I think one of the problem's with the voice is that it sounds forced, not practiced.
That's probably the most apt criticism of the Bat voice I've heard. You can hear the effort Bale has in giving every syllable in each word - it's distracting.
Two-face doesn't really work. The justification for his coin-flipping philosophy from the comic book character never is explained very convincingly.
This, entirely. I'm more then willing to give the film a pass for the Joker staging implausible or even downright impossible plots - this is pretty much the norm not just for comic books, but action summer blockbusters in general. Nolan's Batman movies are realistic in the sense the Die Hard films are realistic (although judging by Live Free, they probably aim for greater plausibility).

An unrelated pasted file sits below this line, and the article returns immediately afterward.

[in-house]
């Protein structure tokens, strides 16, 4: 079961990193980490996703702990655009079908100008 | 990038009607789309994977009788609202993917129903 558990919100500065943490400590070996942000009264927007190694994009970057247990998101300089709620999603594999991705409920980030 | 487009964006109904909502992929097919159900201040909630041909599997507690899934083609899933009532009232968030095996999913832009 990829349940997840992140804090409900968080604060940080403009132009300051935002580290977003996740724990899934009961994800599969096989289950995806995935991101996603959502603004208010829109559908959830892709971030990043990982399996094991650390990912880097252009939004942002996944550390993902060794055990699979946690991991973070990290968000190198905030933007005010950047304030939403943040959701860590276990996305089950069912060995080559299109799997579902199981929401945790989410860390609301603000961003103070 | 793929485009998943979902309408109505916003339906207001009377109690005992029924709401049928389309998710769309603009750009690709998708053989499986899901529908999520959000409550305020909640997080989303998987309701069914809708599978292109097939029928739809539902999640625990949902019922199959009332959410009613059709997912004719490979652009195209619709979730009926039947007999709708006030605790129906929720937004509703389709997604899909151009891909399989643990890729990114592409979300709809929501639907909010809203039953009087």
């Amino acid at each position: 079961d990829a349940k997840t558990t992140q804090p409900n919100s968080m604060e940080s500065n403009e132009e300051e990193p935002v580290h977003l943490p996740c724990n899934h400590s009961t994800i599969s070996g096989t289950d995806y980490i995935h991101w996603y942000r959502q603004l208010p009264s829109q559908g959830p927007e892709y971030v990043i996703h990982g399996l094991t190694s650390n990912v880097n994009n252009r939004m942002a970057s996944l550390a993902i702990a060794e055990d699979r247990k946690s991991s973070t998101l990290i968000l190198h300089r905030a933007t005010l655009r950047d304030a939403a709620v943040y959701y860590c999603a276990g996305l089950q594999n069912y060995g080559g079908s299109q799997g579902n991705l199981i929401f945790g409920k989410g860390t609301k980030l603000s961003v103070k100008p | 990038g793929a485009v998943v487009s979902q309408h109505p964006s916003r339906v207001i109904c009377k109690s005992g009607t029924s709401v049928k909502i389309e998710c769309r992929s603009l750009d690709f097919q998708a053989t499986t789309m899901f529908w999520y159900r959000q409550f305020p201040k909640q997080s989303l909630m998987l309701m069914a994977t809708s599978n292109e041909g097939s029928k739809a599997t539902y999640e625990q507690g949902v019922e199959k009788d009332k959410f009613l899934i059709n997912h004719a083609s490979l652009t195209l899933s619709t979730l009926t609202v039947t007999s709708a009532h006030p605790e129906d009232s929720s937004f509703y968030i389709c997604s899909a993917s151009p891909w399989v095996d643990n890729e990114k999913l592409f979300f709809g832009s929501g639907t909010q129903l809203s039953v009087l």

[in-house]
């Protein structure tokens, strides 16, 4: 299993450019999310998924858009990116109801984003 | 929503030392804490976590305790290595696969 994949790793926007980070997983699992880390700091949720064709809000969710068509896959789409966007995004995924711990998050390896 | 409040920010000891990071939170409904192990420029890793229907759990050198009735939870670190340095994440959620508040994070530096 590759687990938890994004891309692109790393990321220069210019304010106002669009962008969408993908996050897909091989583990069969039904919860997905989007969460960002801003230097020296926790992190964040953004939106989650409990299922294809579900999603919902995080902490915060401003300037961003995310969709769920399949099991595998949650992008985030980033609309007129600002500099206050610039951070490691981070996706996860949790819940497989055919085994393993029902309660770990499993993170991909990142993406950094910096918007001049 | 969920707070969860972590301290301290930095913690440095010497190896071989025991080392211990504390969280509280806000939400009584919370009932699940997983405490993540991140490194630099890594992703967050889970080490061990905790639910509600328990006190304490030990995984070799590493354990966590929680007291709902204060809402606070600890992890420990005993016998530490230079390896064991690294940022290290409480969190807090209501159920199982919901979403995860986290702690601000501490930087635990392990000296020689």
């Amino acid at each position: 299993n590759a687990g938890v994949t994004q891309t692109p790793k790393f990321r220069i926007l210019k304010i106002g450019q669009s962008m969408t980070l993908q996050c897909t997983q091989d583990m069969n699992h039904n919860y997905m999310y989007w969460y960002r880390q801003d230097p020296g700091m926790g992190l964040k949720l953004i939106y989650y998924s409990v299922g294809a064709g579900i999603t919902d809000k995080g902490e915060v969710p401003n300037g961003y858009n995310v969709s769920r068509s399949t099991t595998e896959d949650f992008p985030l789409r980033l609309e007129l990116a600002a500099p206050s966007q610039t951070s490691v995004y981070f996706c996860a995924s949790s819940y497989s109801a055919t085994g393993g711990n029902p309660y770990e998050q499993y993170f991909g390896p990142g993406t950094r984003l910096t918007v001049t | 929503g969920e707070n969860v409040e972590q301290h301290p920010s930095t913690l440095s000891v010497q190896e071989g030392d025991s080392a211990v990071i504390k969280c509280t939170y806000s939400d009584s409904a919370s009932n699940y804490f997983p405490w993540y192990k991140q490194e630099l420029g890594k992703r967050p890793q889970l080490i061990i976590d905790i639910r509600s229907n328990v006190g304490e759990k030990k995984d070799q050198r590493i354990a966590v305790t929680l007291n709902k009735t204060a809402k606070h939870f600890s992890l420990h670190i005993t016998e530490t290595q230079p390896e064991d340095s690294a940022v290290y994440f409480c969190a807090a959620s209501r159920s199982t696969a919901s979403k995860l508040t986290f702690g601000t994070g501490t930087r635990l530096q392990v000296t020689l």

But the thing one expects as given from a comic book movie is motivation. Your villain has his reasons for doing what he does, even if it is, as with Heath Ledger's Joker, just to watch the world burn. Harvey Dent delivers an about-face (ha ha I make funny) that is far too abrupt given what we've seen of the character to date.
People buy it not because it makes sense in the movie, but because it's Two-Face - they'll all expecting him to go nuts and start coin tossing the moment he gets the symbolic charring of half of his face. It fits the checklist but not the narrative.
And as far as comic book movies go (mainly, I mean to say superhero movies), most aren't going to be as good as (or better than) THE DARK KNIGHT.
History of Violence wasn't bad either. And I got a soft spot for Persepolis.
But yeah, the Dark Knight is really a stellar bit of blockbuster moviemaking and storytelling. Wouldn't be surprised if it remains the gold standard for some time, and the biggest fear Batman 3 is going to have is living up to that ungoldly hype... but then, Dark Knight had a bucketload of hype paving its routes as well.